Le Week-end Petit Plaisir: No. 16
Saturday April 19, 2014

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Free time on a weekend is a treat to be savored, and it is all the more enjoyable when a book to read is at hand, and it becomes the reason for losing all track of time. Such is the case that occurred this weekend.

All week I have been hearing reviews, critiques and interviews of the authors Katty Kay and Claire Shipman who teamed up for a second time on their book The Confidence Code: The Science and Art of Self-Assurance—What Women Should Know, and so I was quite curious to see if indeed this book was worth reading.

Both successful in their own right, both Kay and Shipman have successful careers in television journalism (BBC News America and ABC News, respectively), however, both were curious as to what exactly was the definition of confidence and how can women gain more of it in a world in which it is valued greatly.

The gift of a good book is that you walk away after reading it having gained valuable knowledge that is empowering, enlightening and in this case a resource to be reread. While below I have pulled out a few of my favorite gems of wisdom, the entire book is worth reading closely. From genetic make-up to social conditioning and self-determination to change our behavior, confidence is something that can be honed as we move through life, and The Confidence Code reveals how and why it works.

While chapter one begins with the idea that the majority of women, whether they appear confident or not, are actually quite lacking in the area of self-assurance, there will be instances in which you may identify completely, not at all or somewhere along the continuum, but what I most appreciated about the book was their inclusion of successful women who carved their own path – some exuding a surprising lack of confidence, while others were impressive role-models of the confidence this book strives to helps us all achieve. From IMF Chairwoman Christine Lagarde to Major General Jessica Wright, each woman reveals how they have attained their self-confidence, and teach by example that we really do hold the reins.

Gems of Wisdom:

  • Take action, be bold, make decisions. Be honest, be feminine (what comes naturally to you). Be comfortable in your own skin.
  • The resonance of mastery is in the process and the progress. It is about work, and learning to develop an appetite for challenge.
  • The confidence you get from mastery is contagious. It spreads.
  •  Confidence is linked to doing. It is a willingness to go out of your comfort zone and do things. 
  • Confidence is about resilience and not giving up.
  • Confidence is the belief in your success, which then stimulates action, therefore, you will create more confidence when you take that action.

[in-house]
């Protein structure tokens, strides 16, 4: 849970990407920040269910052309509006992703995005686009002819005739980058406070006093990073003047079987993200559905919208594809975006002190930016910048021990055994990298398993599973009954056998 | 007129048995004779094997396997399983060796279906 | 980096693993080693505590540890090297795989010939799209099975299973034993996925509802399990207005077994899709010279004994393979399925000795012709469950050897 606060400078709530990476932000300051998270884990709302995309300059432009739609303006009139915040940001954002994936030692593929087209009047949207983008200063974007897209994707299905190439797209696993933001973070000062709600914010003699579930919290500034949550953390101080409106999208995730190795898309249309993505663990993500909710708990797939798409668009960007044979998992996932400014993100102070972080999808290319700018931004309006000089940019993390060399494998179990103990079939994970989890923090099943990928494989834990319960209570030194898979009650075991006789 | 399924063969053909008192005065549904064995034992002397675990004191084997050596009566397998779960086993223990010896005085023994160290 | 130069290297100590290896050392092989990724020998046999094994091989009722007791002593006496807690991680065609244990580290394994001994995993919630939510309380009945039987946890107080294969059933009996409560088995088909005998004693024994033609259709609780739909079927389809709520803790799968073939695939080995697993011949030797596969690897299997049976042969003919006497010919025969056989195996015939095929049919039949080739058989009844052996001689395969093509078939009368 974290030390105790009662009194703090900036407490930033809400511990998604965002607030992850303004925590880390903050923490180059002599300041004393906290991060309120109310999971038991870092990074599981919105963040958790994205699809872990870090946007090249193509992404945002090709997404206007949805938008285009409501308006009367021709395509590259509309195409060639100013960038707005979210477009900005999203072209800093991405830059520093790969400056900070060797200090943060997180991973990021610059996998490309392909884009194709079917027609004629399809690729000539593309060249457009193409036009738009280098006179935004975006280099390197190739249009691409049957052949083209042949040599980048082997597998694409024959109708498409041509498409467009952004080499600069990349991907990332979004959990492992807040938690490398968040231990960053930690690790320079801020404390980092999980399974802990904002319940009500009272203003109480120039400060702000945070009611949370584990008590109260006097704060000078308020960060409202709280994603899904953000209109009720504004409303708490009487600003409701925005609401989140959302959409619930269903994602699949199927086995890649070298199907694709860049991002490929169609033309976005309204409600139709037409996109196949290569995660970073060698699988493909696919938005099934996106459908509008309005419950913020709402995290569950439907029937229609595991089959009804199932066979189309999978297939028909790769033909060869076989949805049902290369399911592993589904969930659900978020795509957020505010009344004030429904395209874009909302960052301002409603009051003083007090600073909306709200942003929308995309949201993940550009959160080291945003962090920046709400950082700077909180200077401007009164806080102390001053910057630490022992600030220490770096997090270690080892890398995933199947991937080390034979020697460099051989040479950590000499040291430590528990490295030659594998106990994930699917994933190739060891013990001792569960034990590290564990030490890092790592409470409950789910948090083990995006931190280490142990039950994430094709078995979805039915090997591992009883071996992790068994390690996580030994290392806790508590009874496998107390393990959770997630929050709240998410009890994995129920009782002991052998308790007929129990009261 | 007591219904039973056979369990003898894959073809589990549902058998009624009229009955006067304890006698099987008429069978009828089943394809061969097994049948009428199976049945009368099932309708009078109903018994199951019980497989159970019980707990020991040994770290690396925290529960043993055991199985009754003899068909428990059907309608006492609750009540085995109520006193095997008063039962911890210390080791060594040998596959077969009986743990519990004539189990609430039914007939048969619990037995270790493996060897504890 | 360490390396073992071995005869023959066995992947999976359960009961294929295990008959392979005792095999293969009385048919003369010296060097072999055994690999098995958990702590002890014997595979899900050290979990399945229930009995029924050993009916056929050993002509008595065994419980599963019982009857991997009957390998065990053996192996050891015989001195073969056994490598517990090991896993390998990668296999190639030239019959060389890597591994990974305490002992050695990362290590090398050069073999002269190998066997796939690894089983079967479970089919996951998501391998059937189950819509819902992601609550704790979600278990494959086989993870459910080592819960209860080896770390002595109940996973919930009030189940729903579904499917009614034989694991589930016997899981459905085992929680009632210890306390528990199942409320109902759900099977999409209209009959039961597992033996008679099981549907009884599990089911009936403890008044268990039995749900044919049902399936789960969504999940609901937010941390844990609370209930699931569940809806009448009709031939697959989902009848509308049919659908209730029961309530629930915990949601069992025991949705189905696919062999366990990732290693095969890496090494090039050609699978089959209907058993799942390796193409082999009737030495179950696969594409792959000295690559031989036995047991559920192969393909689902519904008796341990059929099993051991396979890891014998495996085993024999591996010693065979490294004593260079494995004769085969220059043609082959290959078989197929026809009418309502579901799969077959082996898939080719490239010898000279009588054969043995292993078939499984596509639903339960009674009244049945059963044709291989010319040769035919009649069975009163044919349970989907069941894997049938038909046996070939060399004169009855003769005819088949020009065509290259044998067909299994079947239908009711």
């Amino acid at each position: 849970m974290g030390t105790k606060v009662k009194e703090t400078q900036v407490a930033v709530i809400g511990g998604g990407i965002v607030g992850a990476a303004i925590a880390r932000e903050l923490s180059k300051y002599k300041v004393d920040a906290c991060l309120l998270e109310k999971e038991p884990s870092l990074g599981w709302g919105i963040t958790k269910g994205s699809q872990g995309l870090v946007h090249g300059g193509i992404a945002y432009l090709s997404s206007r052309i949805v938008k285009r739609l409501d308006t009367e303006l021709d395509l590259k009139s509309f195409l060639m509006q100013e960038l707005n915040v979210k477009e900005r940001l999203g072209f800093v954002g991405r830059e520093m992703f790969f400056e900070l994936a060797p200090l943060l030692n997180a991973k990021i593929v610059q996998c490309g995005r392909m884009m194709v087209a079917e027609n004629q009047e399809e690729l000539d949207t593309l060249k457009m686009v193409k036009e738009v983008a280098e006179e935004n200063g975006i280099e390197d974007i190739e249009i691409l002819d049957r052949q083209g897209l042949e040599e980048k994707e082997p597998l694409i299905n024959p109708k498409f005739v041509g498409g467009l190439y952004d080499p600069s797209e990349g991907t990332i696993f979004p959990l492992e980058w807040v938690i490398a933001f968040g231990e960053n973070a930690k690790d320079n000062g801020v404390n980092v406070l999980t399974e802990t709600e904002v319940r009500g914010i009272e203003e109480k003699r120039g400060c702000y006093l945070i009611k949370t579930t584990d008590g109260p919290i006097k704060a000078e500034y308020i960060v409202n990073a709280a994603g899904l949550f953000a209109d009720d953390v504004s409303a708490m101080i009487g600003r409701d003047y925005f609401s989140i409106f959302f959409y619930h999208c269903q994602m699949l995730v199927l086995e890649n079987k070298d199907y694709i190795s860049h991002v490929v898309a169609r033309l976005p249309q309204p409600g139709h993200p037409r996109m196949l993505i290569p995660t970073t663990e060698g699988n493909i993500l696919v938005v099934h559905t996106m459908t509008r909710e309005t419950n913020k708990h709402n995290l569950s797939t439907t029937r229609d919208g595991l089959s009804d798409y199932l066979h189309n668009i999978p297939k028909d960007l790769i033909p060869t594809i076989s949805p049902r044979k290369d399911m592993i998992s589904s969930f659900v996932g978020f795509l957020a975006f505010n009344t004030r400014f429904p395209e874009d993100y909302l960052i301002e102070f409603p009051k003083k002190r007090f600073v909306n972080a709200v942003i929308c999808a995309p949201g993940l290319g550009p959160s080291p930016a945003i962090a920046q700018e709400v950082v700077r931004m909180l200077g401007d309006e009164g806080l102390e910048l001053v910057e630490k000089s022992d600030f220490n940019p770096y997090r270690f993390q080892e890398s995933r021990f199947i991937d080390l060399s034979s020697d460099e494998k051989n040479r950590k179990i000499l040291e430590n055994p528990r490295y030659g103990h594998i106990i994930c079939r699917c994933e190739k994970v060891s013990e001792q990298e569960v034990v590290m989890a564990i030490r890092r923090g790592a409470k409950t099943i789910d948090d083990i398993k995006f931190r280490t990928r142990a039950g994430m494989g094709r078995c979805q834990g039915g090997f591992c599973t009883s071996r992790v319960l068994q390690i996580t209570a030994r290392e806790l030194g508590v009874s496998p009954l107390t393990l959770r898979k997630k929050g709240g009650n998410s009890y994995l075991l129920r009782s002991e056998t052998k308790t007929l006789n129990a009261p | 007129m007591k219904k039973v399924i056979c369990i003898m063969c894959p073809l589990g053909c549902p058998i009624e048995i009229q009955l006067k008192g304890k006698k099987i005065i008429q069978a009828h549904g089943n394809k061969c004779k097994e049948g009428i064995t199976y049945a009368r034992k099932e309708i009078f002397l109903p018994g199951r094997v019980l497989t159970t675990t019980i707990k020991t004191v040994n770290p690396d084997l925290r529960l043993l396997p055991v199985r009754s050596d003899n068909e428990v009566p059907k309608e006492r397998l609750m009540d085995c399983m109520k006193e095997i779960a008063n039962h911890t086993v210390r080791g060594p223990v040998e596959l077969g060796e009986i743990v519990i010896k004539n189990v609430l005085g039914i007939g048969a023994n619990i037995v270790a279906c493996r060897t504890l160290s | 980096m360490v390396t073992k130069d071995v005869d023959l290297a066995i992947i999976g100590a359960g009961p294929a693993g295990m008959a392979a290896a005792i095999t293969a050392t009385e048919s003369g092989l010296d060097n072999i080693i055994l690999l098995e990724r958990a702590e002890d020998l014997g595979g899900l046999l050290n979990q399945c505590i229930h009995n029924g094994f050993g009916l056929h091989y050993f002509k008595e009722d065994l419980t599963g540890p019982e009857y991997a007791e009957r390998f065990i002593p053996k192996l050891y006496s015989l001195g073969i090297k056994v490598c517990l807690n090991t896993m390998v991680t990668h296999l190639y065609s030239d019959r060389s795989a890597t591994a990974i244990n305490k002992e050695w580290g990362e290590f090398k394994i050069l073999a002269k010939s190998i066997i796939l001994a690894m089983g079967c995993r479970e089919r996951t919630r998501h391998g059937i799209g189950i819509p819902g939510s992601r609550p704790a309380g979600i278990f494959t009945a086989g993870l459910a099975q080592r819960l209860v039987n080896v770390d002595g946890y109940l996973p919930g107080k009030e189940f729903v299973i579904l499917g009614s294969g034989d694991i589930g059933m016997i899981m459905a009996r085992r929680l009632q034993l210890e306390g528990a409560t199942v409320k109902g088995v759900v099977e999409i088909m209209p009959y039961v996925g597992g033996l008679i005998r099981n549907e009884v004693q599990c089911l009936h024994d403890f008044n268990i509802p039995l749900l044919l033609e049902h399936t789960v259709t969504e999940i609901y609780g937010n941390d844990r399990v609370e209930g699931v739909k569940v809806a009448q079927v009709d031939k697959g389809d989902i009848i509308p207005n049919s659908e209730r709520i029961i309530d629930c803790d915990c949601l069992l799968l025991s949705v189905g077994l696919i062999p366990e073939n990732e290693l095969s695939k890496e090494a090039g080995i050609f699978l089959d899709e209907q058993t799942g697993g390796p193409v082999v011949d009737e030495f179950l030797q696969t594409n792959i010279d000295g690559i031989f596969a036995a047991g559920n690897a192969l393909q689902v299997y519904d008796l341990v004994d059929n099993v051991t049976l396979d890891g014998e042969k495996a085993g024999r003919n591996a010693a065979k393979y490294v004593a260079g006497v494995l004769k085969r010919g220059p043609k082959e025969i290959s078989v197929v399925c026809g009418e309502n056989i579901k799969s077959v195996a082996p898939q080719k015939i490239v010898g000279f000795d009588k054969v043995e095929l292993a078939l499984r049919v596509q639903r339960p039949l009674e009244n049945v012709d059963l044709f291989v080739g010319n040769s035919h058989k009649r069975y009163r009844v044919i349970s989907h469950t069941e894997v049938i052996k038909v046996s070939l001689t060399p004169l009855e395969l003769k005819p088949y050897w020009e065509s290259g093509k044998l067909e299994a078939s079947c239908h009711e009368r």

• Some of the reasons women lack confidence can be found in our environment. 
  • Making mistakes, and taking risks, behavior critical for confidence building, is also behavior girls try to avoid, which is detrimental to building self-confidence.
  • Girls who play team sports are more likely to graduate from college, find a job and be employed in male-dominated industries. There’s even a direct link between playing sports in high school and earning a higher salary in life. 
  • Psychologists believe that playground mentality (rough-housing and teasing as young boys), encourages boys later, as men to let other people’s tough remarks slide off their backs.
  • Professional success demands political savvy, a certain amount of scheming and jockeying, a flair for self-promotion and not letting a “no” stop you.
  • We are suffering from an epidemic of overthinking.
  • Perfectionism keeps us from action.
  • Praise moderately, not excessively.
  • Avoid upspeak
  • The people who succeed aren’t always naturals. They are doers. 

This list is just a glimpse of the wealth of information which includes studies, research, quizzes, interviews and tips to help yourself as well as suggestions on how to raise young girls and encourage confidence in the society one lives. Choosing to live with confidence is a conscious choice. Our actions, words and response to others each day affect the growth of what we wish to grow. I highly recommend the book regardless of your age, even your gender. Because while woman may be the focus of this book, authentic confidence, realizing our potential, being willing to work tirelessly to improve and grow, is a gift we each can give ourselves that can’t help but improve the quality of our lives – man or woman.

If you would like an in-depth overview of the book, be sure to read The Atlantic’s most recent issue’s cover story, “The Confidence Gap” or listen to Diane Rehm’s interview of the authors here on NPR.


~Petit Plaisirs from the Archives:

~No. 15 . . . a simple vignette and consignment decor shopping

~No. 14 . . . a fantastic cookbook for living on your own

~No. 1 . . . French Women Don’t Get . . . the latest book in the series from Mireille Guiliano



2 thoughts on “Le Week-end Petit Plaisir: No. 16

  1. I too heard a lot about this book over the course of the week. I am thrilled to read these highlights. What struck me the most personally is the piece about the benefit of playing team sports. I am always looking to simplify our family schedule and am often tempted to begin my cuts with sports (not being an athlete myself) so this is a timely reminder for me.

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